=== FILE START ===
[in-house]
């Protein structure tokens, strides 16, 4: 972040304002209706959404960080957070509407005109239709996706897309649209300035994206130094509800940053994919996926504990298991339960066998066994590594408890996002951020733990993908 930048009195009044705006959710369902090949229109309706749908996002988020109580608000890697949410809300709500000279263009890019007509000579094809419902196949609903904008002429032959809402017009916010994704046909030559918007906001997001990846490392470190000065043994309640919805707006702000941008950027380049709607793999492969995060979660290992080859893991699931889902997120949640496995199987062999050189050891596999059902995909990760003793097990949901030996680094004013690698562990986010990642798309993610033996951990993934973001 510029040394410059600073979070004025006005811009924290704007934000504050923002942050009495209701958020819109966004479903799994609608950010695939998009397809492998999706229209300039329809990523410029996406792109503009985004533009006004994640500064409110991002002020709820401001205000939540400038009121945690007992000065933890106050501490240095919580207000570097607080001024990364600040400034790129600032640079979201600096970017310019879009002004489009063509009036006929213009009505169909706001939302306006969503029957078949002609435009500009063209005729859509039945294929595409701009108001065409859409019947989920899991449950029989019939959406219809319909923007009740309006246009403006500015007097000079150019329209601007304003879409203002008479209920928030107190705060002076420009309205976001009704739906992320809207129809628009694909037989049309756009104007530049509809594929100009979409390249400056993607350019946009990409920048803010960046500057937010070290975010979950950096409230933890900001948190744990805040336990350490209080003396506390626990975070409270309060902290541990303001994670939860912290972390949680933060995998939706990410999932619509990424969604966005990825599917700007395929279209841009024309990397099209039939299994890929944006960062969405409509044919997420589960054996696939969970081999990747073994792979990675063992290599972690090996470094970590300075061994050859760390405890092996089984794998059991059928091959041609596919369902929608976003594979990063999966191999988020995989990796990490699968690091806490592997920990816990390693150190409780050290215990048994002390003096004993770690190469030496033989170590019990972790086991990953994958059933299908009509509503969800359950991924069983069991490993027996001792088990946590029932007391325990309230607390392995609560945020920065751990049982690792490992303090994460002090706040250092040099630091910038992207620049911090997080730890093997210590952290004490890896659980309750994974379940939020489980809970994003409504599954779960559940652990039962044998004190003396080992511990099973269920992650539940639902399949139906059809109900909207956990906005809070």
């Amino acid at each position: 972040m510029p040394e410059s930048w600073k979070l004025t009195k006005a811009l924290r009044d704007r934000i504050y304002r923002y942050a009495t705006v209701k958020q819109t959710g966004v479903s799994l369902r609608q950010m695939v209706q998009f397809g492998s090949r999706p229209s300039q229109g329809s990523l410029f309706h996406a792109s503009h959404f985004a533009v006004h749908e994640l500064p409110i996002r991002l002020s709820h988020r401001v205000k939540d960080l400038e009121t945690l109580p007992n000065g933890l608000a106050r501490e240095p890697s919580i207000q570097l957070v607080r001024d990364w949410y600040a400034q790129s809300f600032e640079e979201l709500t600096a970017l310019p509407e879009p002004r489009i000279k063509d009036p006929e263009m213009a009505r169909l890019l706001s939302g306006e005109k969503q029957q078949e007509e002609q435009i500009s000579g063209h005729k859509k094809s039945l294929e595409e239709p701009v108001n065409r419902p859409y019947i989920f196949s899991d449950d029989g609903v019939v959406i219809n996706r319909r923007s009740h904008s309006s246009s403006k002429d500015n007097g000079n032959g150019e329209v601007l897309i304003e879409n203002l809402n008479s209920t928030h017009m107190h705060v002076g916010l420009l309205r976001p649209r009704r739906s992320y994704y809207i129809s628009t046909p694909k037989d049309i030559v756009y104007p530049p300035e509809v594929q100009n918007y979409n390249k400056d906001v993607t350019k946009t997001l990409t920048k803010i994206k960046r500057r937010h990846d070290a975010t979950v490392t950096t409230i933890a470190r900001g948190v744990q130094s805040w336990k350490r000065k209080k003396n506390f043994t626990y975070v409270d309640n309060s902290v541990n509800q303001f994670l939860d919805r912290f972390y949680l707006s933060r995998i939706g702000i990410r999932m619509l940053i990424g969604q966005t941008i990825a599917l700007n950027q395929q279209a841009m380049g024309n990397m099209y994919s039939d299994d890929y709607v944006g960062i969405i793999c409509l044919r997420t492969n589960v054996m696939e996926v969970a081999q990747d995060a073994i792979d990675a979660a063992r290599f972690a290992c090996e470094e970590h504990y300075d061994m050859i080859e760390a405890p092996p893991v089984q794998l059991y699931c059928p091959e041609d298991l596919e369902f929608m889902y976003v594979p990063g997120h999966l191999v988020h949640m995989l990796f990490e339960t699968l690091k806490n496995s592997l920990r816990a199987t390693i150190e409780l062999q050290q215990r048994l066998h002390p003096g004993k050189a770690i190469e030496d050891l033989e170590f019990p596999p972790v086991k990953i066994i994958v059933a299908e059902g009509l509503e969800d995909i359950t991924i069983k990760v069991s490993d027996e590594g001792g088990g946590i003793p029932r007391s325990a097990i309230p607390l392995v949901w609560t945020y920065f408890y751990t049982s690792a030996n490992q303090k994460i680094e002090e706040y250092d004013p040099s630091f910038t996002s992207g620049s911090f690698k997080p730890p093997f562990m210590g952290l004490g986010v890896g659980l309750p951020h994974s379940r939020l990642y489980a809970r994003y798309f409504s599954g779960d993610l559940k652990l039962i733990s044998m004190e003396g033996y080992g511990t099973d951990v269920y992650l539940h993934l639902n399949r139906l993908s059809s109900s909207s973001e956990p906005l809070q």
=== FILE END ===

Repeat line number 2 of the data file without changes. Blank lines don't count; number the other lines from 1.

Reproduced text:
């Protein structure tokens, strides 16, 4: 972040304002209706959404960080957070509407005109239709996706897309649209300035994206130094509800940053994919996926504990298991339960066998066994590594408890996002951020733990993908 930048009195009044705006959710369902090949229109309706749908996002988020109580608000890697949410809300709500000279263009890019007509000579094809419902196949609903904008002429032959809402017009916010994704046909030559918007906001997001990846490392470190000065043994309640919805707006702000941008950027380049709607793999492969995060979660290992080859893991699931889902997120949640496995199987062999050189050891596999059902995909990760003793097990949901030996680094004013690698562990986010990642798309993610033996951990993934973001 510029040394410059600073979070004025006005811009924290704007934000504050923002942050009495209701958020819109966004479903799994609608950010695939998009397809492998999706229209300039329809990523410029996406792109503009985004533009006004994640500064409110991002002020709820401001205000939540400038009121945690007992000065933890106050501490240095919580207000570097607080001024990364600040400034790129600032640079979201600096970017310019879009002004489009063509009036006929213009009505169909706001939302306006969503029957078949002609435009500009063209005729859509039945294929595409701009108001065409859409019947989920899991449950029989019939959406219809319909923007009740309006246009403006500015007097000079150019329209601007304003879409203002008479209920928030107190705060002076420009309205976001009704739906992320809207129809628009694909037989049309756009104007530049509809594929100009979409390249400056993607350019946009990409920048803010960046500057937010070290975010979950950096409230933890900001948190744990805040336990350490209080003396506390626990975070409270309060902290541990303001994670939860912290972390949680933060995998939706990410999932619509990424969604966005990825599917700007395929279209841009024309990397099209039939299994890929944006960062969405409509044919997420589960054996696939969970081999990747073994792979990675063992290599972690090996470094970590300075061994050859760390405890092996089984794998059991059928091959041609596919369902929608976003594979990063999966191999988020995989990796990490699968690091806490592997920990816990390693150190409780050290215990048994002390003096004993770690190469030496033989170590019990972790086991990953994958059933299908009509509503969800359950991924069983069991490993027996001792088990946590029932007391325990309230607390392995609560945020920065751990049982690792490992303090994460002090706040250092040099630091910038992207620049911090997080730890093997210590952290004490890896659980309750994974379940939020489980809970994003409504599954779960559940652990039962044998004190003396080992511990099973269920992650539940639902399949139906059809109900909207956990906005809070």